Hyperconverged infrastructure vendor SimpliVity has a new version of its Omnistack platform which improves data protection and multi-site operation. The company has also just signed an agreement for x86 server vendor Lenovo to sell its OmniCube hardware, and reports good results from an existing partnership with Cisco.

Like all hyperconverged products, SimpliVity’s combines storage, processing and networks, but is all about the storage. Version 3.0 of the OmniStack data virtualization platform includes a protected ROBO (remote office branch office) feature, adds more data protection including file-level resotre, improves performance and offers a “hyperguarantee”.

The Lenovo partnership will see the Chinese server vendor selling SimpliVity kit under Lenovo labels, with extensive training in the product. This follows a similar reseller deal with Cisco which sells SimpliVity within its UCS range - a business which SimpliVity CTO Jess St Laurent says has been growing “exponentially”.

Hyperconvergence 3.0?

SimpliVity was not the first converged appliance to the market, but St Laurent reckons its approach was a third generation of increasing convergence, following firms like VCE (convergence 1.0) and Nutanix (convergence 2.0): ”Convergence 1.0 came to market in eight months, convergence 2.0 took 18 months, but we took 43 months,” he told DatacenterDynamics.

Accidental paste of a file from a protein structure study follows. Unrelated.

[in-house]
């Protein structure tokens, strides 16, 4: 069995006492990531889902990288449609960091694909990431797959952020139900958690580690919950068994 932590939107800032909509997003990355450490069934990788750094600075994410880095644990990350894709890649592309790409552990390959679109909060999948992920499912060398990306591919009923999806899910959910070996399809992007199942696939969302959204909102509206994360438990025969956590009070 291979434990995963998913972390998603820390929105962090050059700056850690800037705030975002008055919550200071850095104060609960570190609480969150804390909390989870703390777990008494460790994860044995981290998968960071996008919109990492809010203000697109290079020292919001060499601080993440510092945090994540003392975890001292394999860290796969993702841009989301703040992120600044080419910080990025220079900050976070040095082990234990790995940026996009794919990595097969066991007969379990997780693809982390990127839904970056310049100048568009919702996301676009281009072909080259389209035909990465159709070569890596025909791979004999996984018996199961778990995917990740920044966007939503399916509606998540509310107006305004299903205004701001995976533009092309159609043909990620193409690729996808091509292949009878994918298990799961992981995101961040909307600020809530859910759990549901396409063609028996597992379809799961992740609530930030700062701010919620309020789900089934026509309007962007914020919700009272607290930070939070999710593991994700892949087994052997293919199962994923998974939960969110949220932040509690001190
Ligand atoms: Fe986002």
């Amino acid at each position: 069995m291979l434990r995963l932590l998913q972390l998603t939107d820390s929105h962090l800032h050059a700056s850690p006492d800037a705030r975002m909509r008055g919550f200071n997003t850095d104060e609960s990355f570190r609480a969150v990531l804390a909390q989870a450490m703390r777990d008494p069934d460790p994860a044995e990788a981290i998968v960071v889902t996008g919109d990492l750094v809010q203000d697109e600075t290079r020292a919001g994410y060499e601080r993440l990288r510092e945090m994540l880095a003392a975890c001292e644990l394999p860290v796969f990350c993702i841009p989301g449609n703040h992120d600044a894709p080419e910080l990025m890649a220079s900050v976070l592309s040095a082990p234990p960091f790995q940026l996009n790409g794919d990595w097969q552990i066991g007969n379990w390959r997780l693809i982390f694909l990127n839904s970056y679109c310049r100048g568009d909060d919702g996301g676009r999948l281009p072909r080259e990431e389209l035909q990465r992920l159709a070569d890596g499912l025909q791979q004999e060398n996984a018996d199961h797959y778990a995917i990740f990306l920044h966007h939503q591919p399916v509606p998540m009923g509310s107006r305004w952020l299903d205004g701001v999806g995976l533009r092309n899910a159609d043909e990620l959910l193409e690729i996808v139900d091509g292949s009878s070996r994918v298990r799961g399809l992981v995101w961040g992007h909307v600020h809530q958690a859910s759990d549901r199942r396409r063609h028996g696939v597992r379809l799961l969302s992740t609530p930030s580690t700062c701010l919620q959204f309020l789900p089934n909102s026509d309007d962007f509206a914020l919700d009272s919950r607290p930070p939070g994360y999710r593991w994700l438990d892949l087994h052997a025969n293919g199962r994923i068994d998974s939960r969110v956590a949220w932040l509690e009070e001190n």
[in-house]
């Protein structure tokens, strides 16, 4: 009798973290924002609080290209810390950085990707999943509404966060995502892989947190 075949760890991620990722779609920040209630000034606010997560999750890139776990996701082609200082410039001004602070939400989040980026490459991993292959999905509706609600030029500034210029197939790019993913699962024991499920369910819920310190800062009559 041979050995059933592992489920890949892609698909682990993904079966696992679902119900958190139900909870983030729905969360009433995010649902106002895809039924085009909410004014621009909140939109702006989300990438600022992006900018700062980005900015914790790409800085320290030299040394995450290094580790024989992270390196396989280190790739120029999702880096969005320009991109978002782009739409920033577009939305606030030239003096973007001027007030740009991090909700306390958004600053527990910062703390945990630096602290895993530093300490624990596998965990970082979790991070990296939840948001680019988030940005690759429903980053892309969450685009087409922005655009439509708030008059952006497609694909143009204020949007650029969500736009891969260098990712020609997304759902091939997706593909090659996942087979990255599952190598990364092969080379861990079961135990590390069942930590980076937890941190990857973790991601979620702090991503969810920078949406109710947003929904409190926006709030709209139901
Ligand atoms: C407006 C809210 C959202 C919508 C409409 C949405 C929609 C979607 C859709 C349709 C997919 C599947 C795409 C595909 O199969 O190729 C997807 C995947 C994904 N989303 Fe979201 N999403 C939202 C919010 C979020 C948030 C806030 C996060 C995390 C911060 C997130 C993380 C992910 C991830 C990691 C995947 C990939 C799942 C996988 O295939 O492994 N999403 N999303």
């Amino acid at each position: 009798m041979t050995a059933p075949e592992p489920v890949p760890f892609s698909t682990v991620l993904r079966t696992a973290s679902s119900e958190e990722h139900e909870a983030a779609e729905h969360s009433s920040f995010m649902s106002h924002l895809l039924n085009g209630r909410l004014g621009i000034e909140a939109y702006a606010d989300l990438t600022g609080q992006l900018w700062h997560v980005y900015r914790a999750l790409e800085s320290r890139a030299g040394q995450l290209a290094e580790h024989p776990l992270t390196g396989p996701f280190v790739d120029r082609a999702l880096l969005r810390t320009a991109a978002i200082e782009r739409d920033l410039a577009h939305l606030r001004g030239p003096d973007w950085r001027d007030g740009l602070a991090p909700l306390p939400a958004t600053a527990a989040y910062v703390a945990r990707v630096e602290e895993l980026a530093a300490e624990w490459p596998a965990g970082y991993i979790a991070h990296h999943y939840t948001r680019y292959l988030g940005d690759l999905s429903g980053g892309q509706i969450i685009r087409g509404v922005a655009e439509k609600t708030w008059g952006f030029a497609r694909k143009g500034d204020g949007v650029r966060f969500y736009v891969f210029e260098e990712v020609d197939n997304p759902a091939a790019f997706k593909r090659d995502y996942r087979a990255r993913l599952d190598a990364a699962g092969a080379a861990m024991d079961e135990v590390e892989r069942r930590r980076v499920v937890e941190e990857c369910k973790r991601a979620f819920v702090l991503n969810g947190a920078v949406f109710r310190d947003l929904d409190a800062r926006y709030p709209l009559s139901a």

That extra time enabled SimpliVity to converge the hardware more closely, going beyond shared storage and simple VDI deployment of earlier products, converging all IT infrastructure, management and services below the hypervisor, and simplifying infrastructure, he claimed. 

“Omnistack data virtualization is built from the device driver right up through the file system,” he said. “We threw out the standard NFS file system and got a performance boost.”

The new platform, available today, includes a unfied remove office feature which can discover multi-site networks and support complex management. St Laurent was quick to point out that Omnistack does not come with its own proprietary management screens. Instead it feeds into existing infrastructure management products. 

There is also a new, smaller, CN-1200 OmniCube optimized for smaller offices, whch St Laurent says is half the price of competing offerings. The new release has better management and a special deployment manager for getting SimpliVity implementations up and running quickly. 

The company’s “HyperGuarantee”, intended to persuade wary users that hyperconverged hardware is mature, promises that users will get 90 percent capacity savings across storage, a 1Tbyte VM backed up within 60 seconds, three clicks to back up or move a VM, and other performance promises.

Eventually, when users fully trust the backup within the OnniCube system, they can abandon existing backup products, said St Laurent. He also sees users deploying the system for more ambitious applications such as Oracle and Exchange, alongside the basic VDI installations where hyperconverged hardware was first used. 

The deal with Lenovo, like that with Cisco, is significant and a good fit, St Laurent said, “because they don’t have their own native storage business.”